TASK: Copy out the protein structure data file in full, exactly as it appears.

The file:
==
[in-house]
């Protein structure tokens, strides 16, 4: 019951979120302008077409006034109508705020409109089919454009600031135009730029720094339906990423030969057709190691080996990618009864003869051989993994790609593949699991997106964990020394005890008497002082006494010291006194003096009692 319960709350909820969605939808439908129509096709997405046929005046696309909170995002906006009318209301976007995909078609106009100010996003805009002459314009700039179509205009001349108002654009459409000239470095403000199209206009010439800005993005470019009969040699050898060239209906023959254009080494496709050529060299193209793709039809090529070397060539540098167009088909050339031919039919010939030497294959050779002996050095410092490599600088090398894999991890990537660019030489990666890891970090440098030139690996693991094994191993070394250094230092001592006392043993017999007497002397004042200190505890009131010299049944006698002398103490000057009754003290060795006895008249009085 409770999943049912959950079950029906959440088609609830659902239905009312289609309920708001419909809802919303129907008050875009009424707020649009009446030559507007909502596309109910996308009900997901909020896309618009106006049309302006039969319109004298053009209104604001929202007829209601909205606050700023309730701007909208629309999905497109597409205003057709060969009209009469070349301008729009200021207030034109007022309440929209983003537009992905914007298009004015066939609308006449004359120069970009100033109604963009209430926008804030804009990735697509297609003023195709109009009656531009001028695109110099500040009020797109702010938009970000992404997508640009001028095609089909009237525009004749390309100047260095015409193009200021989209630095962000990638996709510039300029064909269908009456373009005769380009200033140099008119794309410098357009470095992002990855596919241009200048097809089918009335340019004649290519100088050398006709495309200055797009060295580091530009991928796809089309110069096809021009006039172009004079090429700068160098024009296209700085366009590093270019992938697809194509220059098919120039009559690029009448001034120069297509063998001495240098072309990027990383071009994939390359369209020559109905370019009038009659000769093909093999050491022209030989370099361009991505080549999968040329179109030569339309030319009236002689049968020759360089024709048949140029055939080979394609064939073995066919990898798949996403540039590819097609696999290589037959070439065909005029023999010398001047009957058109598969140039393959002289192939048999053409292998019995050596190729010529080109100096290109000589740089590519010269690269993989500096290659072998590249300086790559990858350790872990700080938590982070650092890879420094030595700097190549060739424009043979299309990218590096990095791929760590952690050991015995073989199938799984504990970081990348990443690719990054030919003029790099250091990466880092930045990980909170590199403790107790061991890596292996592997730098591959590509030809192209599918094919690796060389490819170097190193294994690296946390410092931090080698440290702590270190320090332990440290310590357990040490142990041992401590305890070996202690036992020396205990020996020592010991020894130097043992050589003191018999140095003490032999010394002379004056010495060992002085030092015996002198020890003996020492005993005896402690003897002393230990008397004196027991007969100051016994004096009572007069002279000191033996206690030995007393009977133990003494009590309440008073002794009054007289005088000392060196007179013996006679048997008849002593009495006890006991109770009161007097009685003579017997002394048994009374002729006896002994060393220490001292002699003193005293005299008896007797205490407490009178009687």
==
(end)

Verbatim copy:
[in-house]
């Protein structure tokens, strides 16, 4: 019951979120302008077409006034109508705020409109089919454009600031135009730029720094339906990423030969057709190691080996990618009864003869051989993994790609593949699991997106964990020394005890008497002082006494010291006194003096009692 319960709350909820969605939808439908129509096709997405046929005046696309909170995002906006009318209301976007995909078609106009100010996003805009002459314009700039179509205009001349108002654009459409000239470095403000199209206009010439800005993005470019009969040699050898060239209906023959254009080494496709050529060299193209793709039809090529070397060539540098167009088909050339031919039919010939030497294959050779002996050095410092490599600088090398894999991890990537660019030489990666890891970090440098030139690996693991094994191993070394250094230092001592006392043993017999007497002397004042200190505890009131010299049944006698002398103490000057009754003290060795006895008249009085 409770999943049912959950079950029906959440088609609830659902239905009312289609309920708001419909809802919303129907008050875009009424707020649009009446030559507007909502596309109910996308009900997901909020896309618009106006049309302006039969319109004298053009209104604001929202007829209601909205606050700023309730701007909208629309999905497109597409205003057709060969009209009469070349301008729009200021207030034109007022309440929209983003537009992905914007298009004015066939609308006449004359120069970009100033109604963009209430926008804030804009990735697509297609003023195709109009009656531009001028695109110099500040009020797109702010938009970000992404997508640009001028095609089909009237525009004749390309100047260095015409193009200021989209630095962000990638996709510039300029064909269908009456373009005769380009200033140099008119794309410098357009470095992002990855596919241009200048097809089918009335340019004649290519100088050398006709495309200055797009060295580091530009991928796809089309110069096809021009006039172009004079090429700068160098024009296209700085366009590093270019992938697809194509220059098919120039009559690029009448001034120069297509063998001495240098072309990027990383071009994939390359369209020559109905370019009038009659000769093909093999050491022209030989370099361009991505080549999968040329179109030569339309030319009236002689049968020759360089024709048949140029055939080979394609064939073995066919990898798949996403540039590819097609696999290589037959070439065909005029023999010398001047009957058109598969140039393959002289192939048999053409292998019995050596190729010529080109100096290109000589740089590519010269690269993989500096290659072998590249300086790559990858350790872990700080938590982070650092890879420094030595700097190549060739424009043979299309990218590096990095791929760590952690050991015995073989199938799984504990970081990348990443690719990054030919003029790099250091990466880092930045990980909170590199403790107790061991890596292996592997730098591959590509030809192209599918094919690796060389490819170097190193294994690296946390410092931090080698440290702590270190320090332990440290310590357990040490142990041992401590305890070996202690036992020396205990020996020592010991020894130097043992050589003191018999140095003490032999010394002379004056010495060992002085030092015996002198020890003996020492005993005896402690003897002393230990008397004196027991007969100051016994004096009572007069002279000191033996206690030995007393009977133990003494009590309440008073002794009054007289005088000392060196007179013996006679048997008849002593009495006890006991109770009161007097009685003579017997002394048994009374002729006896002994060393220490001292002699003193005293005299008896007797205490407490009178009687």